Introducing Your Children to Classical Music


By Marcia Washburn

Music is one of those subjects we all feel guilty about.

“I really ought to expose my children to great music,” we tell ourselves. We know that music gives us opportunities to express our emotions and draws us together socially. And we remember the Scriptural commands to make music.1 Martin Luther wrote, “Next to the Word of God, the noble art of music is the greatest treasure in the world.”2

Music touches us in every area of our lives—body, soul, mind, and spirit. Nothing has quite the same power over us, other than the Holy Spirit Himself. It is a gift that we can take to Heaven with us.

But that niggling little voice inside reminds us, “But you don’t know anything about music,” or “We just don’t have the money to buy a bunch of CDs,” or “My kids won’t like classical music anyway, so why bother?” And of course there is the time objection: “I have so many other subjects to teach—how can I fit in music, too?”

What if you could use the Internet to teach music? No expensive CDs or concert tickets to buy—just your trusty computer and the world of classical music is opened to you. Below is a sample lesson for you and your family to enjoy.     

There are several optional activities so it will likely interest even your least musically-inclined child.3 Some children will enjoy hearing stories about the composer’s life. Others will be fascinated by the science behind how the music is performed. The computer-lovers in your family will enjoy the bar graph version of the music.

Let’s get started on your ready-made introduction to classical music.

TIP: Don’t try to do all of the activities below; choose those of interest and spread them out over several days.

Capture Their Interest

Play the opening lines of the music found at this link [–Bach+Toccata+%26+Fugue+Kurt+Ison&mid=217868C6C97ABBC8BAC4217868C6C97ABBC8BAC4&view=detail&FORM=VIRE7].

After listening to the music for a little while, pause it and ask questions such as:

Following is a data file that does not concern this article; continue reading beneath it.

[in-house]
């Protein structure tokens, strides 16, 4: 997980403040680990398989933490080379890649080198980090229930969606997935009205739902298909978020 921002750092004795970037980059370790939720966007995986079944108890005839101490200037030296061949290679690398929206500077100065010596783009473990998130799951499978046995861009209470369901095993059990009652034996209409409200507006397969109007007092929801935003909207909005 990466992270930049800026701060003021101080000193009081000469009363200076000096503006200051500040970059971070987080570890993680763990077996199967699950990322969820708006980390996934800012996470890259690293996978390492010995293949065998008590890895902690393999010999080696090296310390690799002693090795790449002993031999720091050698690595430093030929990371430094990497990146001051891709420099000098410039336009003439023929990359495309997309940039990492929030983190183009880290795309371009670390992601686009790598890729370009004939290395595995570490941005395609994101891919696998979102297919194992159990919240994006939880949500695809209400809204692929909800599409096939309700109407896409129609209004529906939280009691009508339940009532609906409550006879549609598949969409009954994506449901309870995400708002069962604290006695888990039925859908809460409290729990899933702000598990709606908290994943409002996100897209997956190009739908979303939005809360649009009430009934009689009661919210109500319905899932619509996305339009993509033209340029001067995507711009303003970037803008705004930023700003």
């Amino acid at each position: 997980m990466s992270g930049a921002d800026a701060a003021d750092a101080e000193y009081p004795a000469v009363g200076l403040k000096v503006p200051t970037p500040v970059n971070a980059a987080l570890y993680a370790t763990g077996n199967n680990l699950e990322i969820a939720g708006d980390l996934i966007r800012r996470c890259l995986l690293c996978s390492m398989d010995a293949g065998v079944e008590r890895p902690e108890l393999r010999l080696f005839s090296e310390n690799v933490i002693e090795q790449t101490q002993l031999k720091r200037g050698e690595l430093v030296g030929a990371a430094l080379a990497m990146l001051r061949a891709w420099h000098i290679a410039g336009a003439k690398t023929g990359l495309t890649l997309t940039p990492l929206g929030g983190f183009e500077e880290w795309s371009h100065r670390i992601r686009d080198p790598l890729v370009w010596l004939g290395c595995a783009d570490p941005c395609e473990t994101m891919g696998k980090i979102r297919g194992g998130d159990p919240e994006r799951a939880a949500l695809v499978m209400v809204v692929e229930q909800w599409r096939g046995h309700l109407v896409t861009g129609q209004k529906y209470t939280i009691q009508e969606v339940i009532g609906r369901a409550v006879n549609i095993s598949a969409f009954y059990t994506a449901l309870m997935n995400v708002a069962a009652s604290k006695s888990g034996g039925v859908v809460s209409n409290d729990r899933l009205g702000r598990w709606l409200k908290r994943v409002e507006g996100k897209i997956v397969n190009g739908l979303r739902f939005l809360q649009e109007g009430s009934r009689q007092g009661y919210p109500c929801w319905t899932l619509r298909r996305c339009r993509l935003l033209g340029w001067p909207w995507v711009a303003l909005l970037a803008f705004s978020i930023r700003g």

• Have you heard this music before? Where?
  • What does it make you think about? Encourage the use of vivid adjectives and even stories.
  • What instrument is the man playing? How is the sound made?

The Instrument

The pipe organ’s sound comes from air passing through a collection of pipes of various lengths. Before the harnessing of electricity, air had to be pushed into the pipes by hand- or foot-operated bellows. A young boy was often given the job of pumping the bellows for the organist during rehearsals and church services.

Most churches today have electric organs due to the size and financial requirements of building a pipe organ. The sound is made electronically and does not require pipes. However, you may be able to find a church in your community that has a pipe organ. Denominations such as Lutheran, Episcopal, Presbyterian, and Methodist are good places to start since they often use classical music in their worship services. Ask the organist if you may take a tour.

Learn more about pipe organs at the links below.

This short video shows what the inside of the pipe organ looks like and how it works. Click here[].

A more detailed history and explanation of the engineering of the pipe organ can be found here[] in this description of the largest pipe organ in China. It discusses how electronic technology has permitted much advancement in the organ.

This video shows a man taking apart his homemade organ and narrating how it works. Click here[].

A five-part series here[] follows a man as he reassembles a pipe organ stored in his barn.

The Composer

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